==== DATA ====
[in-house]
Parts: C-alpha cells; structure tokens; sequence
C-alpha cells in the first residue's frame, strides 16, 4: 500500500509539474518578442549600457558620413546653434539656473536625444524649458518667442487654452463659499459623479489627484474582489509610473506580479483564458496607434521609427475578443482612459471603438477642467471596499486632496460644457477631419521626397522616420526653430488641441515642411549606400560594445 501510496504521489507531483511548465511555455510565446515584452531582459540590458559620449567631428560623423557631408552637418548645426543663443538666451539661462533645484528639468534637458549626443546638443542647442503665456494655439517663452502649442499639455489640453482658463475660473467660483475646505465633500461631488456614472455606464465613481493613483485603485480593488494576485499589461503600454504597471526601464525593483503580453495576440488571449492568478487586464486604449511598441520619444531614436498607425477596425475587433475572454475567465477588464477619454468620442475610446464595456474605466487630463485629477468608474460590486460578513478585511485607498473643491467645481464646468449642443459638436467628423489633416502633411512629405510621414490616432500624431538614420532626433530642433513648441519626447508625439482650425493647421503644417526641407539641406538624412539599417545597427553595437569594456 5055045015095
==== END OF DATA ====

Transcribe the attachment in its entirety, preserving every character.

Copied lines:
[in-house]
Parts: C-alpha cells; structure tokens; sequence
C-alpha cells in the first residue's frame, strides 16, 4: 500500500509539474518578442549600457558620413546653434539656473536625444524649458518667442487654452463659499459623479489627484474582489509610473506580479483564458496607434521609427475578443482612459471603438477642467471596499486632496460644457477631419521626397522616420526653430488641441515642411549606400560594445 501510496504521489507531483511548465511555455510565446515584452531582459540590458559620449567631428560623423557631408552637418548645426543663443538666451539661462533645484528639468534637458549626443546638443542647442503665456494655439517663452502649442499639455489640453482658463475660473467660483475646505465633500461631488456614472455606464465613481493613483485603485480593488494576485499589461503600454504597471526601464525593483503580453495576440488571449492568478487586464486604449511598441520619444531614436498607425477596425475587433475572454475567465477588464477619454468620442475610446464595456474605466487630463485629477468608474460590486460578513478585511485607498473643491467645481464646468449642443459638436467628423489633416502633411512629405510621414490616432500624431538614420532626433530642433513648441519626447508625439482650425493647421503644417526641407539641406538624412539599417545597427553595437569594456 5055045015095